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'Rosa arkansana 'Peppermint'' rose Reviews & Comments
Discussion id : 26-240
most recent 14 JAN 09 HIDE POSTS
 
Initial post 10 MAY 08 by Kim Rupert
Quite a few years ago, Candy Craig (Annie Laurie McDowell), brought this rose to me when she and her husband, Dean, returned from spending the summer at her grandfather's cabin in Beulah, Colorado. What she told me was they "discovered" it growing in an alkali flat, in very poor soil. Knowing my interest in unusual roses, they brought me suckers which I potted and began spreading around to keep from losing it. She said she called it Arkansana because they found it near the Arkansas River. The "Peppermint" came from the stippling on the petals.

In my desert climate, the plant blooms heavily in spring with no repeat. Growing it in a coastal climate, where spring weather continues for many months, the rose repeats its bloom much like the Banksia roses do, providing many months of the serendipitously marked flowers.

The plant does sucker quite vigorously if the soil is light. In heavier clay, it is more restrained. It is also deciduous, providing autumn foliage. I've not used it for breeding, yet, as there have been too many other irons in the fire. I hoped it might be a source of stippling much like the stippled roses Griffith Buck obtained from R. laxa.
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Reply #1 of 6 posted 14 SEP 08 by Dianne
Is this fragrant??
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Reply #2 of 6 posted 12 JAN 09 by Paul Barden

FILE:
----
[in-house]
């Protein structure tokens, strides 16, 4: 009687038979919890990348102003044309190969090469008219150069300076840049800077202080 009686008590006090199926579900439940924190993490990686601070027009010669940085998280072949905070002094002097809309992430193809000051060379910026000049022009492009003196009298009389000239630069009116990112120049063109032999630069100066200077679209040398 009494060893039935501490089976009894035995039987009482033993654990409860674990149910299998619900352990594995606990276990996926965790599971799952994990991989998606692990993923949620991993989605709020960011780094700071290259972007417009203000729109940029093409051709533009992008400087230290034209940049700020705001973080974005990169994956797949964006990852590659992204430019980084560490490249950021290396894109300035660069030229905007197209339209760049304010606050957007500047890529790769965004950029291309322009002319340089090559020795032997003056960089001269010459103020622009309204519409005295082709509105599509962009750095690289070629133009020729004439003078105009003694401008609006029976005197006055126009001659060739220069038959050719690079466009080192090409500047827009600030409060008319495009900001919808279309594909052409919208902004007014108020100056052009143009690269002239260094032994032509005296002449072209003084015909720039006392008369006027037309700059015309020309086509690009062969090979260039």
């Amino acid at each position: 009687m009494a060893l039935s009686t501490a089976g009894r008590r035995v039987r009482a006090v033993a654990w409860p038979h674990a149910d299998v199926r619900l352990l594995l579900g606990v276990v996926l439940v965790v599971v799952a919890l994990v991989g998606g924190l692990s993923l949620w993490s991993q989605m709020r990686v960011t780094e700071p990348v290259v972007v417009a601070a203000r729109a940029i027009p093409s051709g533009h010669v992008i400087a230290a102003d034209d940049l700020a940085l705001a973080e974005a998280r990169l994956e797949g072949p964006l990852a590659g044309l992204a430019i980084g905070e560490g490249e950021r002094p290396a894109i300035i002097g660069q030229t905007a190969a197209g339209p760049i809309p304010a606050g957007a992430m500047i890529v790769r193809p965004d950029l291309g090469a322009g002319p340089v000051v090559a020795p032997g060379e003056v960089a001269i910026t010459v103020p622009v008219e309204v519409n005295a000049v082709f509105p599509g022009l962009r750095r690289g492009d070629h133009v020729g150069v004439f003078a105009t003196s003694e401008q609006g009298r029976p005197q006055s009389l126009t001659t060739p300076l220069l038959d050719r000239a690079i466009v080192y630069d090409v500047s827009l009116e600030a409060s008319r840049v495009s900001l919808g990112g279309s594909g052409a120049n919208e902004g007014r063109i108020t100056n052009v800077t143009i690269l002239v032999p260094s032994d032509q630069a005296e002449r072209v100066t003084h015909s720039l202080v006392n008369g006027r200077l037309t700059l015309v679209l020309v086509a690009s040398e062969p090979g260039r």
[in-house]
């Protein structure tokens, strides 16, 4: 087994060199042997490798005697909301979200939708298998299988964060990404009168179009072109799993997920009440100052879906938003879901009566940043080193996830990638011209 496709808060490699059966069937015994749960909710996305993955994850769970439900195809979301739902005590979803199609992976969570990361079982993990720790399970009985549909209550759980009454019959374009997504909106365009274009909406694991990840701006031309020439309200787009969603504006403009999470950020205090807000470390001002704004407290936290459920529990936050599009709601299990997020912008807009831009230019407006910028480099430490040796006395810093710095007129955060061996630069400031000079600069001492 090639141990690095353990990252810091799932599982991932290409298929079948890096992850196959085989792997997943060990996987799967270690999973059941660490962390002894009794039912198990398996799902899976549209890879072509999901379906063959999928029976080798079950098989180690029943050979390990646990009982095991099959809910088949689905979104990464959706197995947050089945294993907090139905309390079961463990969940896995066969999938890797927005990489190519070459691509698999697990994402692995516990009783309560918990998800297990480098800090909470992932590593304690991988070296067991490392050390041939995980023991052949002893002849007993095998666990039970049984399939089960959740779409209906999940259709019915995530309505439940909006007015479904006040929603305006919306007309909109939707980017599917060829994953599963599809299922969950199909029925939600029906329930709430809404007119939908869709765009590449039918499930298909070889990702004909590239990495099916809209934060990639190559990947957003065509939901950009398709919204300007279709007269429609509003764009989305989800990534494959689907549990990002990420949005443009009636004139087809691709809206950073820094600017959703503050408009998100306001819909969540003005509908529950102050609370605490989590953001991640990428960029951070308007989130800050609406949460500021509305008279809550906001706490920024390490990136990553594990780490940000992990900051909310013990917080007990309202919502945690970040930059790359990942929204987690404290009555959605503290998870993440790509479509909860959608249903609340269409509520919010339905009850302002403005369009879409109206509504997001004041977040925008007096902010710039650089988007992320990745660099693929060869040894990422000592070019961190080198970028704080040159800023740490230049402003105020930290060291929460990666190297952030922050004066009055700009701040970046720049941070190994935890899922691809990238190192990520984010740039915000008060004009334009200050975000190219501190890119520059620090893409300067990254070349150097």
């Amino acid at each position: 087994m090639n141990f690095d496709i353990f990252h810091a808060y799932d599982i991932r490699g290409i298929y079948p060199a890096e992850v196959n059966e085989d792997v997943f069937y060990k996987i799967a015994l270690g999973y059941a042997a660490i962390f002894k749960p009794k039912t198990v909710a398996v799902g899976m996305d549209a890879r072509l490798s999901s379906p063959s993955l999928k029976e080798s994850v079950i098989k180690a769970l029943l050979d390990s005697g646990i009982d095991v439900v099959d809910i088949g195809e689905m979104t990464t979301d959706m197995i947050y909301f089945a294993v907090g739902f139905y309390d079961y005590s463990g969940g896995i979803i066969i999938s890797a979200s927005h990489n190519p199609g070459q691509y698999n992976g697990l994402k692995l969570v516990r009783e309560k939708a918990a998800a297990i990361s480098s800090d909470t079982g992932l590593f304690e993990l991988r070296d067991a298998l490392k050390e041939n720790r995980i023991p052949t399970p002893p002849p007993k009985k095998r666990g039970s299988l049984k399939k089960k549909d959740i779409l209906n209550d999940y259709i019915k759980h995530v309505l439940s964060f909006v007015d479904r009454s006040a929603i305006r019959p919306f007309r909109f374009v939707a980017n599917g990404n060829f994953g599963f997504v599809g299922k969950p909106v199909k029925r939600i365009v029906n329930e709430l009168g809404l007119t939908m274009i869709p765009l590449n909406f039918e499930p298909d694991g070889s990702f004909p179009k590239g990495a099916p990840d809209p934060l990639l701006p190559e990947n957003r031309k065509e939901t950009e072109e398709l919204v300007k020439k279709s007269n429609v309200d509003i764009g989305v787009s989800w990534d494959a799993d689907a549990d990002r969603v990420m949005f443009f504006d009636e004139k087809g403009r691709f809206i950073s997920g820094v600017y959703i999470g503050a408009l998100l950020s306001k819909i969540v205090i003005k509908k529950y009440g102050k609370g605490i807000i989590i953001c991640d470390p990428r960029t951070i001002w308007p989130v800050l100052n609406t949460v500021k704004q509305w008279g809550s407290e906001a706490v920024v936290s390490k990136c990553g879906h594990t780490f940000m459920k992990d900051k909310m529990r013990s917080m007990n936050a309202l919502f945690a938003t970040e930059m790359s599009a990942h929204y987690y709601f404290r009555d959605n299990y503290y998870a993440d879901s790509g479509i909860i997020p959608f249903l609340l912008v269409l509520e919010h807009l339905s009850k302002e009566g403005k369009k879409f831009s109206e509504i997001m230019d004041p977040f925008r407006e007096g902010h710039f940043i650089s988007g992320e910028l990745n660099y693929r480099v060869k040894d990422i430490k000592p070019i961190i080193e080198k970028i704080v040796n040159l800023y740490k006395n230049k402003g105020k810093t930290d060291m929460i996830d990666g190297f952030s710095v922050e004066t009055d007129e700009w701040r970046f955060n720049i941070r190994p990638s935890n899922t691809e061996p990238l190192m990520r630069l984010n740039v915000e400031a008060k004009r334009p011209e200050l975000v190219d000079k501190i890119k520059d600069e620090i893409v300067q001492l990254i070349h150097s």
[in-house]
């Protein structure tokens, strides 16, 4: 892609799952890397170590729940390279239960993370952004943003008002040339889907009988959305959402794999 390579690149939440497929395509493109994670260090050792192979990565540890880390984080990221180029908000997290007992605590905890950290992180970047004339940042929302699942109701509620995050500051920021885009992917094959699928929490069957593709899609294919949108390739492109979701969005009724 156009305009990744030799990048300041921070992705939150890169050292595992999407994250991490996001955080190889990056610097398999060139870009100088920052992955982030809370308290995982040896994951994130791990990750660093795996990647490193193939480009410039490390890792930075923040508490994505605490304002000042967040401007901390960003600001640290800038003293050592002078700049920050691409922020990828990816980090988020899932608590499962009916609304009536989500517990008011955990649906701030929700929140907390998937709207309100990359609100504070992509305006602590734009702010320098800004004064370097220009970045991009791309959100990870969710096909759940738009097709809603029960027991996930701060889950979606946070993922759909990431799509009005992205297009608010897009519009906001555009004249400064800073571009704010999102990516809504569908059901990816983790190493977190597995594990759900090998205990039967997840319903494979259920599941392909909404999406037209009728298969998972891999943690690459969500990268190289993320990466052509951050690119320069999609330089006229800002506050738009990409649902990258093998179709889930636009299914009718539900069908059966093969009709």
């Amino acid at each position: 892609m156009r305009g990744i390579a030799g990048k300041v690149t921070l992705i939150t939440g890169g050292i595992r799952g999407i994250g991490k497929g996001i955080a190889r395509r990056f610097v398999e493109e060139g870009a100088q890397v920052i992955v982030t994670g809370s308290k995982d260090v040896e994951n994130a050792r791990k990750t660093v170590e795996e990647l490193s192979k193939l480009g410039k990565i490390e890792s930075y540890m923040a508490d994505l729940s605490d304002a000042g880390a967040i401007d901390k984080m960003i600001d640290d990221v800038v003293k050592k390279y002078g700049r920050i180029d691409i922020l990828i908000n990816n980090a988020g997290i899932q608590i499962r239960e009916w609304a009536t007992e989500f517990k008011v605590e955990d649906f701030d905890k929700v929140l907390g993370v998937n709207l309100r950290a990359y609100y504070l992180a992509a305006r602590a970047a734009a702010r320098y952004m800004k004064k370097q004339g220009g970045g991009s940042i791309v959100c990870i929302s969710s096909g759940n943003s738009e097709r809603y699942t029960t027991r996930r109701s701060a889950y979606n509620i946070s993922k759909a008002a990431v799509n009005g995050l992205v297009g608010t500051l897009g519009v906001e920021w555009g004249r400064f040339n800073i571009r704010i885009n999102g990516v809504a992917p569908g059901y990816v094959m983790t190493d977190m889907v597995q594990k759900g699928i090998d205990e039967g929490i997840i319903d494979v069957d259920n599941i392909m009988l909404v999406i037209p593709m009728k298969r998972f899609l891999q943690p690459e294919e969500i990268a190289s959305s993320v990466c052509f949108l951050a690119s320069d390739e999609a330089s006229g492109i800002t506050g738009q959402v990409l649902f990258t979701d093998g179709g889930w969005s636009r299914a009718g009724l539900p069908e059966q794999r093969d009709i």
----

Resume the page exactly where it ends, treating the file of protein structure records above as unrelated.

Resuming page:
Very! It has a classic Old Rose scent.
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Reply #3 of 6 posted 13 JAN 09 by HMF Admin
Paul, we have updated the listing to include "moderate old rose fragrance". If "moderate" is not appropriate please let us know.

We welcome specific insight and experience like this from our site guests - please let us know people!
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Reply #4 of 6 posted 13 JAN 09 by greg
I posted some pictures of a rose I found growing in the Cascades in Manning Park B.C. that looks a lot like this rose and I'am wondering if you could have a look a them and see if you think there is a resemblence.
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Reply #5 of 6 posted 13 JAN 09 by Kim Rupert
Hi Gred, from what I remember, there is a "feel" to what you share here that seems right. It's been probably seven years since I last had the rose. My focus changed from maintaining a collection of rare and unusual roses to only those I wished to use for breeding, so I spread it around to anyone who wished to grow it and let it go. From my experience, hybrids of "Arkansana" rust in my climate, so I chose not to use it for that reason. The possibility of engineering that disease in from the foundation felt too great to do any more than the limited exploration I did with it. As a plant, it was quite enjoyable and satisfactory both here in the mid desert and in coastal gardens. Good luck. Kim
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Reply #6 of 6 posted 14 JAN 09 by greg
Thank you for the reply.
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